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Evaluate the Contribution made by feminist and post-structuralist perspectives to a view of gender as socially constructed. Discuss the implications of this view in relation to one of the following: work, education or the family.

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Introduction

Evaluate the Contribution made by feminist and post-structuralist perspectives to a view of gender as socially constructed. Discuss the implications of this view in relation to one of the following: work, education or the family. A number of fundamental changes have occurred this century in relation to what it means to be male or female. They emphasize the notion that femininity and masculinity are not necessarily innate categorise which pre-exist in each person and focus more on the idea that they are historically and socially constructed and united categories which are found in social institutions, procedures and practises including those of the home, school and workplace. Research has shown that what emerges as maleness and femaleness changes in a fundamental way over time, across cultures and in different socio-economic circumstances. Feminists and Post-structuralists have offered an invaluable contribution towards the idea of gender as a socially constructed and I am proposing to look at how they what they view gender as and the implication of their views in relation to education. In 1972 Anne Oakley introduced a new concept into sociology she proposed that "sex " referred to the "Biological division into male and female" (Anne Oakley: 1972) And "gender" to the "Parallel and socially unequal division into femininity and masculinity" (Anne Oakley: 1972) Sex is therefore what you are anatomically born with. Biological classifications of sex being either female or male have faced much criticism over the years for its inaccuracy and ambiguity when it comes to defining sex, and also for its failure to highlight the instances when an overlapping of the two sexes occur. There is an immense pressure for individuals in our western world to take on the gender role of female or male depending upon their sexual classification. ...read more.

Middle

Radical feminists maintain that the differences between men and women are mostly the result of socialization in male-dominated societies, and that it is patriarchal oppression that has relegated women to feminine gender roles. Feminists often see the family as being at the root of this oppression. Hegemonic masculinity furthers the problem of inequality faced by females here men maintain a higher power than women through social inequalities institutions and power relations which they have the central most important role in, and ensure they remain in this role by supporting one another in achieving this. Biology is said to have little to do with abilities or sex roles in our society. Some feminist writers actually believe that the idea of "two sexes" male and female is a myth. Dr. Anne Fausto- Sterling, " says that western culture is defying nature by maintaining a "Two-party sexual system, for biologically speaking, there are many gradations running from female to male; and depending on how one calls the shots, one can argue that along the spectrum lie at least five sexes-and perhaps even more." (Anne Fausto-Sterling:) Feminists believe that to be born a man or a woman in any society is more than a simple biological fact. It is a biological fact with social implications. We receive messages from the day we are born about what is appropriate for a male and a female. Cards celebrating the birth of a baby often reflect desirable gender stereotypes - pink, bows and bracelets for a baby girl, puppies, balls and scraped knees for a boy. Advertising, toys, clothing and popular media additionally re-iterate notions of what is right for girls and women and what is right for men and boys Women constitute an individual social group, and the character of that group, has nothing to do with feminine nature. ...read more.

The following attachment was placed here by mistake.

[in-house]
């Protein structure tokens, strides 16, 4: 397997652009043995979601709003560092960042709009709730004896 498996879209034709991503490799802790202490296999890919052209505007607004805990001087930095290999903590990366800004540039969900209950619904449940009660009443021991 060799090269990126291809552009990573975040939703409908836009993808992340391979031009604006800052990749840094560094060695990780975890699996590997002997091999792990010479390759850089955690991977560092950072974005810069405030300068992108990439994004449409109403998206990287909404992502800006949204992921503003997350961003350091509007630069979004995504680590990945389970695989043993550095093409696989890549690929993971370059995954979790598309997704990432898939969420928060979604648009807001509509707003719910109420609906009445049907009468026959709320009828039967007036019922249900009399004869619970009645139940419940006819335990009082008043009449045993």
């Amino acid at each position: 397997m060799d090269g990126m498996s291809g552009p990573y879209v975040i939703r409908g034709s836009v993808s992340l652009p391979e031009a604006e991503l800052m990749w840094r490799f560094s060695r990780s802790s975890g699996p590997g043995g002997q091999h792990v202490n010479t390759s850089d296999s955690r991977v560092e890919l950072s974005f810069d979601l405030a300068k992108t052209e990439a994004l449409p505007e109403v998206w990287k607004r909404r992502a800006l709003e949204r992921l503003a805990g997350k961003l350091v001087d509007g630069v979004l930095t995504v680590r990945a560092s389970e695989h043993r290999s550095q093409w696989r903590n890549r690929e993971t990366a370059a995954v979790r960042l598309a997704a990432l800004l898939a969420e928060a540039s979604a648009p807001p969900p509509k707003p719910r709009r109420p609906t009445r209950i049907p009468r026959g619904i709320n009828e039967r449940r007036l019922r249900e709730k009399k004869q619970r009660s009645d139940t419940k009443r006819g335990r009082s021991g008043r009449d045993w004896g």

Conclusion

By highlighting the concepts of gender patriarchy and sex roles they have developed theories upon why gender inequality occurs. By gaining the opportunity to publish why girls are treated differently in schooling they are enabling society to recognise this and act upon it. To some extent this is working as girls are and have been for some time rising above boys in academic achievement. Girls are also encouraged to participate in more activities that perhaps have not been viewed as girl's subjects such as engineering wood and metal technology and particularly sports that traditionally involved only men. Employment opportunities have increased for women thanks to part time work and all this has actually caused an alteration in the way girls think. In Sue Sharpe's research in the 1990s she found that girls no longer attached a great importance to marriage and family but placed more emphasis upon work and being self-sufficient. So already feminist have managed to alter the social construction of gender through written and verbal education. The problem however still comes back to gender being a social construction. Feminist and post-structuralist I feel have successfully shown that gender is something that we are not merely born with it is something we learn from the day we are born. Sadly this means it is an ongoing vicious circle that is very tricky to overcome as all generations learn through social construction how to bring up a boy or a girl and how to distinguish between the two when they are born through relying on the social construction of sex. There is an immense fear attached to those who deviate from the norm of gender so often we are prevented from doing anything that may be see as not a social norm in respect to our gender roles. ...read more.

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